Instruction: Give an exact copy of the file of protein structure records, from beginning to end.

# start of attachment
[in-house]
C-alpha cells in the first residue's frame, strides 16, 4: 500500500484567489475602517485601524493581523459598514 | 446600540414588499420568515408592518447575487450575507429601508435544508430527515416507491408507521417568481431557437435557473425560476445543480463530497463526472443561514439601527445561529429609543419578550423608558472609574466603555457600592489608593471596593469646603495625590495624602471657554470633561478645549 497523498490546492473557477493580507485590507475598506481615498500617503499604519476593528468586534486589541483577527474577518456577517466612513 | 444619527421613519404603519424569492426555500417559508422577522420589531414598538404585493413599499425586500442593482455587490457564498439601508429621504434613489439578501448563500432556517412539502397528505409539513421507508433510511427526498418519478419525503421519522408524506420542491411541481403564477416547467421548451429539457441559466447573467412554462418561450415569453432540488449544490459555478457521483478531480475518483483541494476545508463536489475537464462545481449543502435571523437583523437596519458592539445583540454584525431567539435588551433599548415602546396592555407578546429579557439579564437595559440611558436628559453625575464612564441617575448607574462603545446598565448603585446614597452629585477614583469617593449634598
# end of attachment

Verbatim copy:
[in-house]
C-alpha cells in the first residue's frame, strides 16, 4: 500500500484567489475602517485601524493581523459598514 | 446600540414588499420568515408592518447575487450575507429601508435544508430527515416507491408507521417568481431557437435557473425560476445543480463530497463526472443561514439601527445561529429609543419578550423608558472609574466603555457600592489608593471596593469646603495625590495624602471657554470633561478645549 497523498490546492473557477493580507485590507475598506481615498500617503499604519476593528468586534486589541483577527474577518456577517466612513 | 444619527421613519404603519424569492426555500417559508422577522420589531414598538404585493413599499425586500442593482455587490457564498439601508429621504434613489439578501448563500432556517412539502397528505409539513421507508433510511427526498418519478419525503421519522408524506420542491411541481403564477416547467421548451429539457441559466447573467412554462418561450415569453432540488449544490459555478457521483478531480475518483483541494476545508463536489475537464462545481449543502435571523437583523437596519458592539445583540454584525431567539435588551433599548415602546396592555407578546429579557439579564437595559440611558436628559453625575464612564441617575448607574462603545446598565448603585446614597452629585477614583469617593449634598